27 Jan 05

Psychotherapy and Music

I have been scheduled to see the prison psychotherapist, Dr. B. I have also obtained a textbook, Theory and Practice of Counselling and Psychotherapy, which I hope will give me a better understanding of psychotherapy. Thus far, I have found the chapter on Cognitive Behaviour Therapy the most helpful, especially an approach called REBT (Rational Emotive Behaviour Therapy).

The gist of REBT is that our negative interpretations of events, and not actual events themselves, cause us problems. The remedy is to break the pattern of negative thoughts, replacing them with positive ones. In short, changing our reactions to situations.

REBT seems to be a modern adaptation of certain schools of ancient philosophy. I practice Sidda Yoga meditation, which helps me let go of negative thoughts. The Stoics also had advice in this area. Epictetus taught, “People are disturbed not by things, but by the views which they take of them."

Cognitive Behaviour Therapy is a holistic approach, which includes relaxation, humour, conversation and techniques such as yoga, meditation and listening to music.

Regarding music, I have been unable to listen to electronica since my arrest. At the Towers Jail in 2002, I listened to some radio broadcasts from a nightclub in Tempe, but I became sad. Too many memories were released all at once. I remembered the fun I had with my friends.

In order to relax I have begun to listen to music again. Most of the radio stations in Arizona are abysmal. They push the same play lists. But I did discover an excellent classical music radio station, NPR (National Public Radio). I tuned into NPR and listened to Beethoven’s Piano Concerto No. 3 in C minor. Lying down on my bunk, I closed my eyes, and Beethoven’s concerto managed to make the hair on my arms rise.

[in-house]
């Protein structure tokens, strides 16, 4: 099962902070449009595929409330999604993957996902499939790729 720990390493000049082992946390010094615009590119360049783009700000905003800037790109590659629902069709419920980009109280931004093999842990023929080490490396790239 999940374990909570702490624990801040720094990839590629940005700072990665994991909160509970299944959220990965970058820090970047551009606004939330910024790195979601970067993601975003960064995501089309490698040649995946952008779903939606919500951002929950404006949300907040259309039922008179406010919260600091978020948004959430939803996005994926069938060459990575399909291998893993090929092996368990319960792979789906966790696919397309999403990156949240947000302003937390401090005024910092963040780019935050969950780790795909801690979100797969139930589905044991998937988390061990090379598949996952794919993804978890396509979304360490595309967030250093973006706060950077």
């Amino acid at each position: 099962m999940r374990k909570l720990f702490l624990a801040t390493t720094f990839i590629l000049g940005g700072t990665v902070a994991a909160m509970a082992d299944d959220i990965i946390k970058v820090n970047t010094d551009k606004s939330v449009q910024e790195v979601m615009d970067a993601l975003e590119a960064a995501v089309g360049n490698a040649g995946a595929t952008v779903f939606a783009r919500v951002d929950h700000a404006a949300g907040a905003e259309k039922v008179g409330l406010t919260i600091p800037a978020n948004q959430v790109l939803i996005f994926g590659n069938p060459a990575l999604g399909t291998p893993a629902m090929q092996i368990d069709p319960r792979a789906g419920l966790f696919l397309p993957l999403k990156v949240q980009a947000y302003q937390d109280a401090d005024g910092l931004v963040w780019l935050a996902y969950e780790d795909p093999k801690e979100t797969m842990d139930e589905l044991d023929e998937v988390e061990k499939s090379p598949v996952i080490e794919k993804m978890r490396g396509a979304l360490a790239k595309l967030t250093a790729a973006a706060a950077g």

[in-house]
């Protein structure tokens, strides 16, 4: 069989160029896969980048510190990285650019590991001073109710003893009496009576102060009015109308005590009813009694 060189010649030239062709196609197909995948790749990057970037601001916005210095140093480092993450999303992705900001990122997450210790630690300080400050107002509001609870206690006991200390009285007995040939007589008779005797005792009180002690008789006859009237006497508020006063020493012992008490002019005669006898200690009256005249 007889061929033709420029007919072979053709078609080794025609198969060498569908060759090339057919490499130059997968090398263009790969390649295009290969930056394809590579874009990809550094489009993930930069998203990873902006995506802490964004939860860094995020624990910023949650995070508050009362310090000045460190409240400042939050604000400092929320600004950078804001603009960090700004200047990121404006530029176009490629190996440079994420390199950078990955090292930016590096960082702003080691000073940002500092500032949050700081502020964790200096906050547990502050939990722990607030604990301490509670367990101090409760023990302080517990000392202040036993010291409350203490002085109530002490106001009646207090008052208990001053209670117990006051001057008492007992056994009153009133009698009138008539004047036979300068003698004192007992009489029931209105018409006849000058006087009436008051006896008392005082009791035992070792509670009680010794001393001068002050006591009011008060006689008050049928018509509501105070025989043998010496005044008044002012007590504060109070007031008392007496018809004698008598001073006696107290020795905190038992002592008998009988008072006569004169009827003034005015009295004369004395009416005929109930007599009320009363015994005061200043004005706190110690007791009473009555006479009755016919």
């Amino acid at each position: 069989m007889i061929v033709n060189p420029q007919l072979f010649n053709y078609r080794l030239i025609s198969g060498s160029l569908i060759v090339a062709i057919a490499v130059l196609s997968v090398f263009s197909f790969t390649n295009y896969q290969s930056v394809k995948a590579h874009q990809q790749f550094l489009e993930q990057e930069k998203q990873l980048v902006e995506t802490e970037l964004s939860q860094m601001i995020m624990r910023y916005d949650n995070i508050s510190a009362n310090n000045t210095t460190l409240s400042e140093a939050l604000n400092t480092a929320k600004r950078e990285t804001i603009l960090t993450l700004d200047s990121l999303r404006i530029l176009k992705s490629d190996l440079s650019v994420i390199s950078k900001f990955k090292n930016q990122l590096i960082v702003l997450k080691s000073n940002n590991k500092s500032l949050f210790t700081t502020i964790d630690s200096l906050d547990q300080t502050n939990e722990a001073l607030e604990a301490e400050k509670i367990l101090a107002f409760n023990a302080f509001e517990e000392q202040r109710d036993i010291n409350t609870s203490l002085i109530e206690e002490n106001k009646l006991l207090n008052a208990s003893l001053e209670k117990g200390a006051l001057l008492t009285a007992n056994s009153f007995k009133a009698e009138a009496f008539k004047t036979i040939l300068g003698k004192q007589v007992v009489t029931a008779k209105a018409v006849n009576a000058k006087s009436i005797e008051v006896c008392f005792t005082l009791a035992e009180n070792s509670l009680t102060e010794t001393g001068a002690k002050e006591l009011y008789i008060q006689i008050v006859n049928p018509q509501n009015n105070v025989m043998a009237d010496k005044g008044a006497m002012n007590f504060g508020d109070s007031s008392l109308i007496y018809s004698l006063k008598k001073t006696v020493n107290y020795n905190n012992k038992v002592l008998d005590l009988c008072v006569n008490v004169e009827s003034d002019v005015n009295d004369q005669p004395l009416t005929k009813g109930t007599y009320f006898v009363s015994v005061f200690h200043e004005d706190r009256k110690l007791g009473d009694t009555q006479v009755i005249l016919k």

As I was listening to Beethoven, Greg, an Aryan Brotherhood member, came to my door, and seeing my headphones and a smile on my face, asked if I was feeling alright. I assured him that I was and I explained that I was listening to Beethoven. He left with a grin on his face, returned a few minutes later, and flung two cassette tapes at me.

“I’ve got a fuckin’ anger problem, so my doctor tells me that when I feel like hitting someone, I’ve gotta listen to these.”

I am now enjoying Greg’s tapes: Mozart for Meditation and Bach’s Greatest Hits Volume 2. I especially like Bach’s Piano Concerto No. 27 in B-flat. I hope that Greg doesn’t smash someone while his tapes are absent.

I am going to ask my parents to coordinate the delivery of some tapes. Enya or Enigma would be good. Perhaps I am ready to listen to some Sasha or Paul Van Dyk

John at http://www.tofuhut.blogspot.com/ asked if there was any music that I liked that I considered underrepresented. Two of my DJ friends, Keoki and Sandra Collins were massive in the States before my arrest, but I am not sure about their popularity in Europe. They are both talented and perhaps they have made it big in Europe by now.


Anonymous said...

Hello Jon, I'm a newcomer to your blog, but find it fascinating.I have always found that music evokes all kinds of memories from the past, times of both sorrow and joy.I fully understand your feelings listening to the rave anthems remembering a happier more exciting life. You will find happiness again, but it will be a more fulfilling joy because of your suffering and all you have endured since your arrest.
It will all happen for you again if you keep focused and positive.
Patricia UK

frank said...

Hi Jon,

Your blog is amazing. Keep up your spirits and keep reading and writing!

Maryland U.S.

Anonymous said...

Hi Jon

You're blog used to be a laugh-fest, but now it's got too serious. Why so?

I am glad you enjoyed 'To Kill a Mocking Bird', btw, but I am not sure of your conclusion.


Anonymous said...

Hey Matt this guy is in PRISON.. what do you expect.. it can't all be a bundle of laughs!!!